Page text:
The war has cost Kosovic more than the current season of play. Red Star games provided his income and nurtured dreams of a professional career in Western Europe or North America.
Kosovic is negotiating a one-year contract to play in Italy, but fears that the flood of refugees from the Yugoslav war is poisoning European attitudes toward his native land and hurting his chances of a long-term stay.
“I’ve seen how Serbs are viewed abroad nowadays, like the Jews were viewed during the last war,” he says.
Yugoslavia did not qualify for the Olympic hockey competition, but Kosovic says the team was gaining strength before the war and could have moved up to Group A play if the Slovenes and Croats hadn’t pulled out.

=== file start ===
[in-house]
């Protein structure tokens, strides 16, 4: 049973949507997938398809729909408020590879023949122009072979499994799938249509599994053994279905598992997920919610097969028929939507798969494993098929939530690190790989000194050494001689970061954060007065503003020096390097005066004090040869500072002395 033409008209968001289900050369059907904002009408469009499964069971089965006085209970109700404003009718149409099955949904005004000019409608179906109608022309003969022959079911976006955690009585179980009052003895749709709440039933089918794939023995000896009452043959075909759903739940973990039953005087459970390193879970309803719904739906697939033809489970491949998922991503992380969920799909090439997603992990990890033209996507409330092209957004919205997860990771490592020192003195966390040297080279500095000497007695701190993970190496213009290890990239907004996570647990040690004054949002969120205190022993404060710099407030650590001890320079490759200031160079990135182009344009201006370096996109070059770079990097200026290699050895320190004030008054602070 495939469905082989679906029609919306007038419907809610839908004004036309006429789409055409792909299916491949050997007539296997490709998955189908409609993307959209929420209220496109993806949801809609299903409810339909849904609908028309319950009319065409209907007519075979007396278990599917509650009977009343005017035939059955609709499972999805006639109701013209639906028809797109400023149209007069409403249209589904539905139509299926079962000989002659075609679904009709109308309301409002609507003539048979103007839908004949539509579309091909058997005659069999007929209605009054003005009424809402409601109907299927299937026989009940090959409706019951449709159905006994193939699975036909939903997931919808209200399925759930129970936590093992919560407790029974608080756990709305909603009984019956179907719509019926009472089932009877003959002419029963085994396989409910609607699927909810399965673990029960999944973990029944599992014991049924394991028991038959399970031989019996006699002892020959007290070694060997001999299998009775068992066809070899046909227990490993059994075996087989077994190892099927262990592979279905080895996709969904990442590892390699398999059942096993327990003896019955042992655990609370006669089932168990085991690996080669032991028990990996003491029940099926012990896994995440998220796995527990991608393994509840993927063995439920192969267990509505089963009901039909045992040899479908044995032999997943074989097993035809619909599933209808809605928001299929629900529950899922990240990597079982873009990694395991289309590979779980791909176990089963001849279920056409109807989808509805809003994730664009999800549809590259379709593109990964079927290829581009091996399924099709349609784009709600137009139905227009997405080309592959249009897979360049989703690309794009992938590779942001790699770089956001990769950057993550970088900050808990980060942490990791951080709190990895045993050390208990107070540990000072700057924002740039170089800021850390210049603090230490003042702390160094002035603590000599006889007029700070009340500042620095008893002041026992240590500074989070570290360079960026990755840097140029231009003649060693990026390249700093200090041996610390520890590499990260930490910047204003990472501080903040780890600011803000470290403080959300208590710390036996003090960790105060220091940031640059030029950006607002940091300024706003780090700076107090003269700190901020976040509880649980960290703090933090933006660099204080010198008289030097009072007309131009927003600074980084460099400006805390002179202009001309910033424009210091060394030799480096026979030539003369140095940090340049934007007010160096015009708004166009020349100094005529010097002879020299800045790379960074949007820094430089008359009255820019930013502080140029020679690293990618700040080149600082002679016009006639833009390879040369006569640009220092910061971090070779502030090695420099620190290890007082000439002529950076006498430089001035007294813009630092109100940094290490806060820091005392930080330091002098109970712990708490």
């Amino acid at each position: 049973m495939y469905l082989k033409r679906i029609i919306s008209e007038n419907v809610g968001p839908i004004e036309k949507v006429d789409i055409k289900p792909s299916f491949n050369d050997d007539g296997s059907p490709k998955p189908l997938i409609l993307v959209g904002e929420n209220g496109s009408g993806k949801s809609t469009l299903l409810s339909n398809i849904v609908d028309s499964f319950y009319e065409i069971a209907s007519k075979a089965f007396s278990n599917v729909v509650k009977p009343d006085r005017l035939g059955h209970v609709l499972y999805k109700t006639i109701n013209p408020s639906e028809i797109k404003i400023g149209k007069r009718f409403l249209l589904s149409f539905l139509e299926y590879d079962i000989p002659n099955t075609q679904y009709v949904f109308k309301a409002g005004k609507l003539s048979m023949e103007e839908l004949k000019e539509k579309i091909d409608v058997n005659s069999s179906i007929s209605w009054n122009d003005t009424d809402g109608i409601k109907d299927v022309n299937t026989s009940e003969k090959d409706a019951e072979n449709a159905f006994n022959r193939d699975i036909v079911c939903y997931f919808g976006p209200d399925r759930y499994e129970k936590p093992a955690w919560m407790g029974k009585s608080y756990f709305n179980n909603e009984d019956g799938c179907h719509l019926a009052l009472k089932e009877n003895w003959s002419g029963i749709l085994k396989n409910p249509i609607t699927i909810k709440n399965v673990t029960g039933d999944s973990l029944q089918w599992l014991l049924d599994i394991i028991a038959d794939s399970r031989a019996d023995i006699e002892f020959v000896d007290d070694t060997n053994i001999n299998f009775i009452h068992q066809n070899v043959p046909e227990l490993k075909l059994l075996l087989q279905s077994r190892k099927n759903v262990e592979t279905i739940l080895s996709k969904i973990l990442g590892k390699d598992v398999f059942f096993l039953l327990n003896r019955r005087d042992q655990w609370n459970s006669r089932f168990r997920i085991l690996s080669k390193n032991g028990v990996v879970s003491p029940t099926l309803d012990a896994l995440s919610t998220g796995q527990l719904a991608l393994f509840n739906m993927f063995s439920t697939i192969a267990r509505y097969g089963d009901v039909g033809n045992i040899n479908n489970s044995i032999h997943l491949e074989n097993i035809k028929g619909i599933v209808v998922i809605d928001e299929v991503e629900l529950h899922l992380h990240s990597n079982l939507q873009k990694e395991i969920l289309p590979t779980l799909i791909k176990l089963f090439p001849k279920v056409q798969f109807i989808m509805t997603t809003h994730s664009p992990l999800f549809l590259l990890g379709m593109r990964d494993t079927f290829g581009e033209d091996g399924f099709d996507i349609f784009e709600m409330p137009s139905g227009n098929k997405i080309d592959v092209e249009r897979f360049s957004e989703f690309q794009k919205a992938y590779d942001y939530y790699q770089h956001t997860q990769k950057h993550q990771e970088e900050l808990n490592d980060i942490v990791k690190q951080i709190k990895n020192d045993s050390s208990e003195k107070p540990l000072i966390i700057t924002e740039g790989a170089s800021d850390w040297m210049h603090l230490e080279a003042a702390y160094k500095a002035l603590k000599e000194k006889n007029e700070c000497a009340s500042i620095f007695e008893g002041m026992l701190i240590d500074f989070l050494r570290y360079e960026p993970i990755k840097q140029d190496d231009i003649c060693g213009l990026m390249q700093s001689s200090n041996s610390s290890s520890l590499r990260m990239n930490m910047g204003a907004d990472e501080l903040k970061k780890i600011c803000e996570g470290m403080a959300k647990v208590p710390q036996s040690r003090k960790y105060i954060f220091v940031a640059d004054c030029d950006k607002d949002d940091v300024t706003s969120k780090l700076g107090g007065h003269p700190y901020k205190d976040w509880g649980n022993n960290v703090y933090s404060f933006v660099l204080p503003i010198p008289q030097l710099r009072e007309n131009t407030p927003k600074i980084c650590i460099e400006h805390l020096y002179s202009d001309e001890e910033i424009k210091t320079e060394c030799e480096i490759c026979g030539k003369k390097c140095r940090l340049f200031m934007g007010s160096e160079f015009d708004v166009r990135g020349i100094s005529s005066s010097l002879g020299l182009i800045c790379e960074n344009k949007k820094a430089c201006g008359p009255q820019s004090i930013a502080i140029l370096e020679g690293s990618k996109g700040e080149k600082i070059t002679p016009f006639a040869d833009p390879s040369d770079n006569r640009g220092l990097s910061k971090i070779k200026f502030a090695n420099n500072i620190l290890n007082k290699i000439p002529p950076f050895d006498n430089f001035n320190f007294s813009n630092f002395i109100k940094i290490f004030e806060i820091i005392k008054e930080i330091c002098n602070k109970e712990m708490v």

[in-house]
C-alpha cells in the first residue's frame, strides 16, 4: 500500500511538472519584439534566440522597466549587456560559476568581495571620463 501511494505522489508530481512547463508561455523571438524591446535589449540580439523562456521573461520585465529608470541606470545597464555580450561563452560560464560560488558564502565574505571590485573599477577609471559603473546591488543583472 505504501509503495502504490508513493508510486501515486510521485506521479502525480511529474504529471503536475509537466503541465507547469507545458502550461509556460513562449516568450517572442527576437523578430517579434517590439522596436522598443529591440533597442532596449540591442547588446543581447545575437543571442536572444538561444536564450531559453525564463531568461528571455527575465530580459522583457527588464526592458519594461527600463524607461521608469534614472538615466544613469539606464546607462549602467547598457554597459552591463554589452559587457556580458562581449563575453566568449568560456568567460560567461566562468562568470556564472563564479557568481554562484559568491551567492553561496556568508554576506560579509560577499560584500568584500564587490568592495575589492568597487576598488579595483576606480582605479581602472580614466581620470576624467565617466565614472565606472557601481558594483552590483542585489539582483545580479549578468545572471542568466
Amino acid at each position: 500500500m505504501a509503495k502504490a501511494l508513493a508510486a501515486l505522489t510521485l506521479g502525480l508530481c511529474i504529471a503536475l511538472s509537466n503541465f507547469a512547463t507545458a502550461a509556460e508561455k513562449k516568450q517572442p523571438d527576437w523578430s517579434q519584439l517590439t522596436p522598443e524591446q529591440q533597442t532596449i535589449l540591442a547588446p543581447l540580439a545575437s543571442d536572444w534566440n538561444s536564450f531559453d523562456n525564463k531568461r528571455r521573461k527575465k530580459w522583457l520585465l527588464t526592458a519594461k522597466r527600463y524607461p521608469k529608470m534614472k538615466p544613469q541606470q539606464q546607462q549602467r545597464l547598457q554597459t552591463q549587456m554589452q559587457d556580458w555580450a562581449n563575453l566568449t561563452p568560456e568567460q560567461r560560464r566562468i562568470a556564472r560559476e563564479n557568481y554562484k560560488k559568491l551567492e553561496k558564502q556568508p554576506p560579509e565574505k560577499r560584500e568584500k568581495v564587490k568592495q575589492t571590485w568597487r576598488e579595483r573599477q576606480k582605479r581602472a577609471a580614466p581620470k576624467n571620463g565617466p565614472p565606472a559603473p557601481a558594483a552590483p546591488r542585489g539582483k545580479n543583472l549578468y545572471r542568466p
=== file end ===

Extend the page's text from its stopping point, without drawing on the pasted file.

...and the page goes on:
In a refrain heard throughout Serbia, Olympic team administrator Veljic contends that Yugoslavia never amounted to much in winter sports, and he shrugs off the broken basketball team as a loss mostly for Croatia.
“The basketball players from Croatia are truly world-class,” Veljic says. “But everything has its price. We in the Olympic committee regret that this is happening, but life goes on. That’s life.”
Special correspondent Danica Kirka contributed to this story.